My heart longs more than I knew it could to meet the baby that has been growing in our hearts, his or her dear and adored Birth/First Family, and know that they are safe. My heart longs to make an ornament with little baby's messy hand print as a Christmas gift for his/her Tummy Mama. It is amazing to me how deeply the seed of adoption and family growth has been rooted as a desire into my heart. But more than that, I long for Jesus so desperately, so fiercely. I long to keep Him close, so near to my heart and soul and conversations. I ache to grow more into who He has created me to be, because I am confident that who He has in mind for me to transform into is a free and beautiful me. I am confident that the same goes for you. But I am also learning to rest in who He has me as today, even with bitterness in my heart and big wounds to be healed, because He is so much bigger. I am learning that it is peaceful to cherish what He is doing today and find delight in His presence here and now, amidst the messy and unknowns, celebrating the moments I find Him in strangers and family and my new home.

So. Though we Brenners are in this awkward but exciting and joy-bringing limbo of re-settling and learning what this chapter may look like, there is hope. Hope for the weary world to rejoice and fall on our knees in humble surrender. Surrender on our knees with hands open, palms up is the most freeing posture I have discovered. I don't know where you are right now, who or what you are longing for and craving during this very emotional time of year. But whatever you are processing or grieving or missing or longing for, my prayer is that you would find Jesus all the more gracious, all the more merciful, and all the more as Healer. My prayer is that you would long for Him too, allow your soul to feel His birth's worth; that you would experience His deep and unending faithful love, which brings more security than any human being could ever offer.

A Wreck to Delight-Filled

It has been two months and one day since our world blew up in our face and then our hearts were crapped on. I sat for about five minutes after typing those words and simply stared out the Starbucks wall-of-window at Sparky's Pizza's sign. There is a piece of the window-pane covering part of the r and it looks like "Spanky's Pizza" and all I can picture is a pig while I think over the last two months and all of the broken pieces of our heart. So there is that.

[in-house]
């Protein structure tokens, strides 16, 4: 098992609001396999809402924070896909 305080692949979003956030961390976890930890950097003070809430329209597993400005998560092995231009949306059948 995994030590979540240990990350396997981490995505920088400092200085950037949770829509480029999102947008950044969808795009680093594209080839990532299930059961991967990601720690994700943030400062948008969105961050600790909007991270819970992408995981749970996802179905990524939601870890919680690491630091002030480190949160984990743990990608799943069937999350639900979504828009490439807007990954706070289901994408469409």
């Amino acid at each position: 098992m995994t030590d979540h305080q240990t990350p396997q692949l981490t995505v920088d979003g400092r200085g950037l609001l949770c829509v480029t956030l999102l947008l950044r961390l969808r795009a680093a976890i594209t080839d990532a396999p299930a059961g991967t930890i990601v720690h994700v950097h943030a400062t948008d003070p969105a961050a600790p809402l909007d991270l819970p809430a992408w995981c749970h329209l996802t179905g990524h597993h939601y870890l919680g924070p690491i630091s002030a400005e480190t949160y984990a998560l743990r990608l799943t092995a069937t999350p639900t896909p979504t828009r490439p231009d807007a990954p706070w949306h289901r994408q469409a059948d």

I am sipping out of an extremely lovely red cup while my abdominal muscles lose their strength and my tummy grows rounder by the week and I cannot believe that there is a tiny and precious and so loved human growing inside of my very broken body. Still. Today. At 16 weeks.

baby pregnancy announcement, coupled with adoption

All I want to do is write and process all. the. things. that has become "us," but all I seem to do instead is unpack the boxes that seem to signify what life was and prepare for a home study update. Oh and also I keep driving to Costco and Target because they are so close to our new life and they have all the things we need want.

Being honest is sort of one of my things. Part of why I haven't been posting on my blog is because what I see blaring loudly in my face as the honest truth is flat out ugly right now. And not honoring. And just yuck and sad. And who wants to read about that? What happens when being honest is ugly and full of really uncomfortable truths and realities? Truths people don't usually want to hear because, it hurts too bad. It doesn't make you feel happy inside. It bursts your bubble of what was. What happens when being honest, I mean to-the-bone gut wrenching honest, means that you acknowledge and come to grips with the fact that every single human being has great capacity to hurt, burn, and wound deeper than we should, in order to save face and keep a perception. Even pastors and mentors. Even friends. Even the "best" of friends. Even you. And me. Do we put up our guards and not let anyone near our hearts? Do we continue to risk being burned because in risking our own hearts we learn what real Love is? Will we whole heartedly see where we fell short and burned someone? Will we be truly repentant or always be justifying it here and there? These are questions that may not even matter. Or they may make the world of a difference. I don't know. I am just me, writing words, and looking for Him in the chaos that has become my heart.

We humans are a big mess of a wreck sometimes. This is a little honest glimpse into where my heart has been the last two months:

>Angry. Fuming with hot red anger. Anger that could punch holes in walls and faces.

>Fear. Fear of the false things people have been told about us and fear of the false things they may choose to believe. Fear of being pregnant again; fear of losing the human our bodies entwined to create; fear of mourning another loss; fear of not being chosen by an expectant birth mother; fear of agencies suspending our adoption; fear of people deciding not to support our adoption now that we are pregnant again; fear of people saying, "You got pregnant after adopting, it happens all the time!" please stop. We became pregnant after the first time of beginning adoption and lost that one. So please, its not a formula.